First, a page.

THE husband is 65 and has just handed in his application for retirement from his job.
He makes a gross of $5,000 a month with overtime. Upon retirement, he will net about $3,700 as pension. That’s not bad at all. In fact, that’s a lot better than social security benefits. If it were social security, he would probably get only about $1,800. He works for the government. They have good pensions, to say the least. The government of the USA takes care of its own. All of us private citizens have to rely on our pittance of social security after having paid so much tax during our productive years. At least we have Medicare if we get sick.
The problem that senior client has is that his wife won’t be retiring for at least four more years and she’s grossing about $7,000 a month. She says her take-home pay is only $3,000 and doesn’t know what all the deductions are for. The good thing is they don’t own a home with more than $600,000 of equity; otherwise, they’re looking at Chapter 13 at least to the extent of the non-exempt equity.
However, after doing the means test analysis, senior clients must do a Chapter 13 because they do have qualifying disposable income. For $45,000, the minimum monthly payment to credit cards is at least $1,400 a month. For sure, their plan payment in Chapter 13 would be much lesser than that. And don’t forget at $1,400 a month, they’re just paying interest, no principal is being down. It’s indisputable that Chapter 13 would be beneficial for them at this time. For one, even if they pay 100% of the $45,000 over 60 months, the plan payment would only be half, or $750 and that whole amount is for paying down principal, since in Chapter 13, there is no interest applicable.
Of course, my job is to try to bring down their plan payment to a minimum amount. Let’s just say that the range of possible plan payment would be somewhere between $160 and $750. Less is better.
Tour operator shuttered by virus problem seeks BK relief
Now the second client is a business owner. He operates a tour business that relies mostly if not entirely on tourists from Asia. It’s common knowledge now that people are afraid to travel abroad because of that stupid virus that all the superpowers together cannot kill.
So we can say that this virus killed the client’s tour business. He said that his business practically has no more revenues. He was able to pay February bills, but nothing is coming in, so he can’t pay bills coming due next month. He asked whether or not his creditors, particularly the secured ones will give him some breathing time to ride out the virus crisis. I said I have no idea. Normally secured creditors will pick up the collateral upon one or two defaults. They then sell the collateral at wholesale, then, collect the balance unpaid.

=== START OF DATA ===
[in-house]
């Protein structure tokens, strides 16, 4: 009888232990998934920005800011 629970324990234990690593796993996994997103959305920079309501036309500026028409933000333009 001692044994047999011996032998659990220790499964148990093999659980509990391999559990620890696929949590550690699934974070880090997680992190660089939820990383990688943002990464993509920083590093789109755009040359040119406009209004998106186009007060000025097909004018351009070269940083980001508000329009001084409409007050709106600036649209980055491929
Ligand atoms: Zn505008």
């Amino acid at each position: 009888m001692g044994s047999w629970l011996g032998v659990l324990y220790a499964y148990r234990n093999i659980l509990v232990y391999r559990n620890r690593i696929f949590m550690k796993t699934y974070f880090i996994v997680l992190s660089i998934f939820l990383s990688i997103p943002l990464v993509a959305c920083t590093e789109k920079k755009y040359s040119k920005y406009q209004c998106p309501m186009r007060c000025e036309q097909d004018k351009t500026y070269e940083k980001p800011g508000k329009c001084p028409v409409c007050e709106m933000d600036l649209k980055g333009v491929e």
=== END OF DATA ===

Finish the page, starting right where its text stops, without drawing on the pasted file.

For instance, the client operates three tour buses. All three buses are being purchased with loans secured by the buses themselves. If the client cannot pay March, then there is a strong possibility that the lender will repossess the buses and sell them at wholesale; then collect the “repo deficiency” forthwith. He will lose the buses and still owe a ton of money. That’s not fair but that’s the way it works. Just read the purchase and loan contract.
Apparently, the client operates the business via an S corporation. That’s well and good. Hopefully, he has not personally guaranteed the bus loan. Otherwise, the creditor can collect the “repo deficiency” from him. For example, one bus has a loan of $300,000. The creditor is able to sell it for $150,000. That means the client will owe $150,000 because of his personal guaranty if there is one. Multiply that by three buses. The client will owe the creditor $450,000 after losing all three buses and with no business coming in.
What’s that thing about “mice and men?” “The best laid plans of mice and men often go awry.” Just ask Kobe. He decided to rent a helicopter to beat LA traffic to bring his daughter to a basketball game. That was all it was. The pilot, it turns out, had a record of accidents. Tomorrow is not guaranteed.
If you need debt relief, please set an appointment. I will analyze your case personally.
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Disclaimer: None of the foregoing is considered legal opinion and no attorney-client relationship is created between the reader, any third party and attorney.
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Lawrence Bautista Yang specializes in Bankruptcy, Business, Real Estate and Civil Litigation and has successfully represented more than five thousand clients in California. Please call Angie, Barbara or Jess at (626) 284-1142 for an appointment at 20274 Carrey Road, Walnut, CA 91789 or 1000 S. Fremont Ave., Mailstop 58, Building A-10 South, Suite 10042, Alhambra, CA 91803.